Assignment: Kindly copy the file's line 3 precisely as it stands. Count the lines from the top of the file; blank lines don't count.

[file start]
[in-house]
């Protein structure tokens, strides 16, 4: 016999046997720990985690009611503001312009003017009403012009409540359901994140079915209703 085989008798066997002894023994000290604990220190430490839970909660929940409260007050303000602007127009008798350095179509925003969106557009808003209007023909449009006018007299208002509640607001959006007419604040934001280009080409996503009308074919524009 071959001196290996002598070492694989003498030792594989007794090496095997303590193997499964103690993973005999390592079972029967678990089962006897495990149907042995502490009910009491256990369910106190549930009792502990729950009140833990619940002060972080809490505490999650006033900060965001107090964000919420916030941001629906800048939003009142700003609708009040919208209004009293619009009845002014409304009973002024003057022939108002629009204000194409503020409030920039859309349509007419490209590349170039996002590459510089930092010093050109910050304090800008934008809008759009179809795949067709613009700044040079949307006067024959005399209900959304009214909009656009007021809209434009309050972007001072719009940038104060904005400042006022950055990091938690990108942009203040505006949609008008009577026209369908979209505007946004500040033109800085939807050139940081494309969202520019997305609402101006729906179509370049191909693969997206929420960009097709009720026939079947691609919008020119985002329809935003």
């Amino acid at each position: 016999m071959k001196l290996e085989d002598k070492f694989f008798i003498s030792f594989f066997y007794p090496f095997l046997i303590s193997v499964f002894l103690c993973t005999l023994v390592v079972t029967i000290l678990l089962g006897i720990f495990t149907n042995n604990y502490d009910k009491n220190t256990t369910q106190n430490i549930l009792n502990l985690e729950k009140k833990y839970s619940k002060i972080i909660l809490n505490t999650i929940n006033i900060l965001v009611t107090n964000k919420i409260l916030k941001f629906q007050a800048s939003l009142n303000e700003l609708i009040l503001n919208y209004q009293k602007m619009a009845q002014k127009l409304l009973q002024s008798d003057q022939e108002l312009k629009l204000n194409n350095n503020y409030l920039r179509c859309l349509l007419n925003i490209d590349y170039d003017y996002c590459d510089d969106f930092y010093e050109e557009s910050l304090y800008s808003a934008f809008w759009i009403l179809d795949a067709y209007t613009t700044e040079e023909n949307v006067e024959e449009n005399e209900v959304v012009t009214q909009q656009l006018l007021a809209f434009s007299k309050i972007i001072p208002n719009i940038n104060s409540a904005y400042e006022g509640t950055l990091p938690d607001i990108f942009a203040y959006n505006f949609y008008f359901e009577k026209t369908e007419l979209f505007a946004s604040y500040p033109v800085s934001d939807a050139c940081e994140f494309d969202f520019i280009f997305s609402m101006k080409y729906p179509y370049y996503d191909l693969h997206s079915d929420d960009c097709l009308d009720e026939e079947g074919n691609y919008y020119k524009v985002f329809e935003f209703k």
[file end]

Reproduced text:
């Amino acid at each position: 016999m071959k001196l290996e085989d002598k070492f694989f008798i003498s030792f594989f066997y007794p090496f095997l046997i303590s193997v499964f002894l103690c993973t005999l023994v390592v079972t029967i000290l678990l089962g006897i720990f495990t149907n042995n604990y502490d009910k009491n220190t256990t369910q106190n430490i549930l009792n502990l985690e729950k009140k833990y839970s619940k002060i972080i909660l809490n505490t999650i929940n006033i900060l965001v009611t107090n964000k919420i409260l916030k941001f629906q007050a800048s939003l009142n303000e700003l609708i009040l503001n919208y209004q009293k602007m619009a009845q002014k127009l409304l009973q002024s008798d003057q022939e108002l312009k629009l204000n194409n350095n503020y409030l920039r179509c859309l349509l007419n925003i490209d590349y170039d003017y996002c590459d510089d969106f930092y010093e050109e557009s910050l304090y800008s808003a934008f809008w759009i009403l179809d795949a067709y209007t613009t700044e040079e023909n949307v006067e024959e449009n005399e209900v959304v012009t009214q909009q656009l006018l007021a809209f434009s007299k309050i972007i001072p208002n719009i940038n104060s409540a904005y400042e006022g509640t950055l990091p938690d607001i990108f942009a203040y959006n505006f949609y008008f359901e009577k026209t369908e007419l979209f505007a946004s604040y500040p033109v800085s934001d939807a050139c940081e994140f494309d969202f520019i280009f997305s609402m101006k080409y729906p179509y370049y996503d191909l693969h997206s079915d929420d960009c097709l009308d009720e026939e079947g074919n691609y919008y020119k524009v985002f329809e935003f209703k």